Construction of Richard B. Russell Dam on the Savannah River was completed in 1983 and the lake reached full pool in December 1984. The 210 foot high dam creates a 26,650-acre lake which stretches 30 miles up the Savannah River to Lake Hartwell Dam. Russell is a multipurpose project constructed under the supervision of the Savannah District, U.S. Army Corps of Engineers. The construction of Lake Russell in 1984, between Lakes Hartwell (built in 1962) and Thurmond (built in 1954) created a 120-mile long reach of near contiguous reservoir habitat along the Savannah River.
Together, these three reservoirs form a scenic chain of lakes 120 miles long, spanning 153,750 acres of flat-water fish habitat along the Georgia/South Carolina state border. Lake Russell is managed by the U.S. Army Corps to provide: power production, flood control, recreation, stream flow regulation, water supply, and fish and wildlife management.
Lake Russell is managed as a “conservation lake” and as such the undeveloped shoreline provides a unique fishing experience in an unspoiled setting. Federal regulation prohibits private shoreline development, and the lake is protected by a 300 ft. collar of protected land. The Lake Russell fishing experience is similar to that of the pristine Lake Jocassee experience, except in a piedmont setting. The Russell experience goes beyond just fishing – visitors enjoy the beautiful scenery, as well as the abundant wildlife.
Lake Russell is distinctive in that it maintains habitat for a diverse assemblage of warm-water, cool-water, and even cold-water sport-fish. The dominant and most popular fish species targeted and caught by anglers on Lake Russell include warm-water species - black bass (spotted and largemouth), crappie, and catfish. Due to the fact Lake Russell is managed as a “conservation reservoir” the lake provides exceptional habitat in the form of standing, downed timber and other woody debris. This extraordinary habitat is popular with both the fish and fishermen. The headwaters of Lake Russell along the Savannah transition into a short river tailrace segment of the about 1-mile extending up to the Lake Hartwell Dam. Due to the cold-water releases upstream from Lake Hartwell, Lake Russell provide habitat for a cold- and cool-water fishery. The backwaters of Lake Russell and the Hartwell tailrace area provide cold- and cool-water habitat for trout. Both states stock this area with more than 30,000 trout annually. The tailrace fishery is accessible via developed recreational bank access areas, including handicap accessible piers on both sides of the river channel. The trout fishery is largely for recently stocked fish, but occasionally anglers catch larger hold-over trout that have grown out in the river and/or lake. The tailrace area and the depths of Lake Russell also provide excellent cool-water habitat for striped bass. The current S.C. state record striped bass, 63 pounds, was caught in 2009 from Lake Russell. In recognition of the trophy striped bass potential of Lake Russell both SCDNR and GADNR recently enacted regulations to protect, sustain, and enhance the trophy striper fishery.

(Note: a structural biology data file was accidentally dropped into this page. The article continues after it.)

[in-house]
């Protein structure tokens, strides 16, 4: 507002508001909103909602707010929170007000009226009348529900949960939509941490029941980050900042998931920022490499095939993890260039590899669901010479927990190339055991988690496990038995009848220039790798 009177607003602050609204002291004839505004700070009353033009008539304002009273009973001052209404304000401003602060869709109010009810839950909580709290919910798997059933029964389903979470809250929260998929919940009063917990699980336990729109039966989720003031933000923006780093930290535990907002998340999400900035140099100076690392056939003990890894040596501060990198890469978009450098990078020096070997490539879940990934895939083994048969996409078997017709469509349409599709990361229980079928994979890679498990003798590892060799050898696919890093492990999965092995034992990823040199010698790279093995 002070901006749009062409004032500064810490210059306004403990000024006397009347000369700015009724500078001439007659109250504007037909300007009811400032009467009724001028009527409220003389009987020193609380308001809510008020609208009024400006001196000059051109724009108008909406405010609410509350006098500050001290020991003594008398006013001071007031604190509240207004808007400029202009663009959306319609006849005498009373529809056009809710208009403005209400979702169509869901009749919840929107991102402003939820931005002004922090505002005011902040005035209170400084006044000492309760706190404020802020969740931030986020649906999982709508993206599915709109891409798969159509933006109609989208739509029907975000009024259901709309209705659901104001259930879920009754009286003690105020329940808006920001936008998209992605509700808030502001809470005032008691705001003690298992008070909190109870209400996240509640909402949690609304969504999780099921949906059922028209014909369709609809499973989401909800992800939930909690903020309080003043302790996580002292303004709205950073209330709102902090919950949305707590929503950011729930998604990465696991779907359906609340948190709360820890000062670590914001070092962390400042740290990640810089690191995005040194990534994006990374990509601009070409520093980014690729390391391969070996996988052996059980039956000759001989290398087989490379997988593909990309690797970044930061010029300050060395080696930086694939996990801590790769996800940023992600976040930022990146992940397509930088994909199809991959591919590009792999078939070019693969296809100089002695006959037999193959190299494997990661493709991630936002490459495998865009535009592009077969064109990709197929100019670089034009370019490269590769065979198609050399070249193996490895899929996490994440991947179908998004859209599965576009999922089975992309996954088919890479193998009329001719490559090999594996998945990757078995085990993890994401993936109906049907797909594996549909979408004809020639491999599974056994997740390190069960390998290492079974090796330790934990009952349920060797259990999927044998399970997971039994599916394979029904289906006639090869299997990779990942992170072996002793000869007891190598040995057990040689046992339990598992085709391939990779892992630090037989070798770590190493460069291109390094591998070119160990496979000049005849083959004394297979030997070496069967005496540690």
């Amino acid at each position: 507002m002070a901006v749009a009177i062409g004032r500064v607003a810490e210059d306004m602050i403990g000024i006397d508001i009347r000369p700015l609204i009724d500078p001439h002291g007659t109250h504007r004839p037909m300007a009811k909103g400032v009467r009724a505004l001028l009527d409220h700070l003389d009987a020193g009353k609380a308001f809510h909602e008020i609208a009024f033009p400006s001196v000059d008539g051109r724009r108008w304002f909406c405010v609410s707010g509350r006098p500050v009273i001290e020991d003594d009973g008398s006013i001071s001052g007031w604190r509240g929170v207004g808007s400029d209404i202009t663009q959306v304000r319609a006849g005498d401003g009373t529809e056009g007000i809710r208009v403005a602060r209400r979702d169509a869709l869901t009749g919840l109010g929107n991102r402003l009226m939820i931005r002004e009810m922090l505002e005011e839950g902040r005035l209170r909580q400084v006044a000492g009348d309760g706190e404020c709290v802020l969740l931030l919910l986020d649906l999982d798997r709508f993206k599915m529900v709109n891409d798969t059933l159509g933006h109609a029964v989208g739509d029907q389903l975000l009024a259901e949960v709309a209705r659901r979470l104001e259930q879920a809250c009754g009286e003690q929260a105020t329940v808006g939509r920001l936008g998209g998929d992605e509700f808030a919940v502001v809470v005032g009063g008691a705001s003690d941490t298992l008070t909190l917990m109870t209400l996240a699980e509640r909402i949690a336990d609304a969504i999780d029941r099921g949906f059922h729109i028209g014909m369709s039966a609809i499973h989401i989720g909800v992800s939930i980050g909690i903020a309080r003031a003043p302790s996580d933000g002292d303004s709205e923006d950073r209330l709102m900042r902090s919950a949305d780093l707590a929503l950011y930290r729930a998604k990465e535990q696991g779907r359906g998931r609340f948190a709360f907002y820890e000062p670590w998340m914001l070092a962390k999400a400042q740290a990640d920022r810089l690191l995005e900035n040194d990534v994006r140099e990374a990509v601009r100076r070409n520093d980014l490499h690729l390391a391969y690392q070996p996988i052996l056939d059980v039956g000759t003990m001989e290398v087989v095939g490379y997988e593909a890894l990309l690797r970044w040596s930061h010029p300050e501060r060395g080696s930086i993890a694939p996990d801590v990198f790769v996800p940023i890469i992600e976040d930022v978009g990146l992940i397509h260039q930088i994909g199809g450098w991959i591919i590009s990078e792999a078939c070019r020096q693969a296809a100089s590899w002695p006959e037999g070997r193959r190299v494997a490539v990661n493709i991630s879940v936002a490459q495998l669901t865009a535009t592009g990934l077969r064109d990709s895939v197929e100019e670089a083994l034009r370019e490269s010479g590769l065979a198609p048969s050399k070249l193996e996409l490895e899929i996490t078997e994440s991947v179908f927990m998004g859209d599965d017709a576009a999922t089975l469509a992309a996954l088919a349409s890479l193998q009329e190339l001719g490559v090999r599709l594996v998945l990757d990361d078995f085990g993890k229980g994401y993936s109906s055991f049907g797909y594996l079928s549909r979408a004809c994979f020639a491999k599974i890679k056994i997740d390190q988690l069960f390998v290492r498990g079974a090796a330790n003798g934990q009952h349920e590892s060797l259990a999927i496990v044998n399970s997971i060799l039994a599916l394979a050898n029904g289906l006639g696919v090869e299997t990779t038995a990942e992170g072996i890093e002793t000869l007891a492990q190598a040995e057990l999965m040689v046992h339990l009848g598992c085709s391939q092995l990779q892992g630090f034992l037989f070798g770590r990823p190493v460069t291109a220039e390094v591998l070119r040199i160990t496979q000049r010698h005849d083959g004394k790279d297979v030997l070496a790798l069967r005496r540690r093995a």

Lake Russell has 23 recreational access sites. The U.S. Army Corps maintains recreation areas at the Russell Dam Overlook and a bank fishing area below the Russell Dam in the tailrace area. The Corps also maintains an informative visitor centers at the Russell Project Management Office. There are 21 recreation/public access areas on Lake Russell (8 in Georgia and 13 in South Carolina).
Miles of Shoreline: 193.56
Acres of Surface Water: 9,899.37
Counties Lake is Within: Anderson, Abbeville
Average Depth: 38.7 feet
Maximum Depth: Approximately 167.3 feet
Boat Ramps: 16
Fish Attractors: 10
Fishing Access Locations: 7
Fishing Loaner Tackle Locations: 1
Marinas with Pumpouts: 2
Owned and Managed by: US Army Corps of Engineers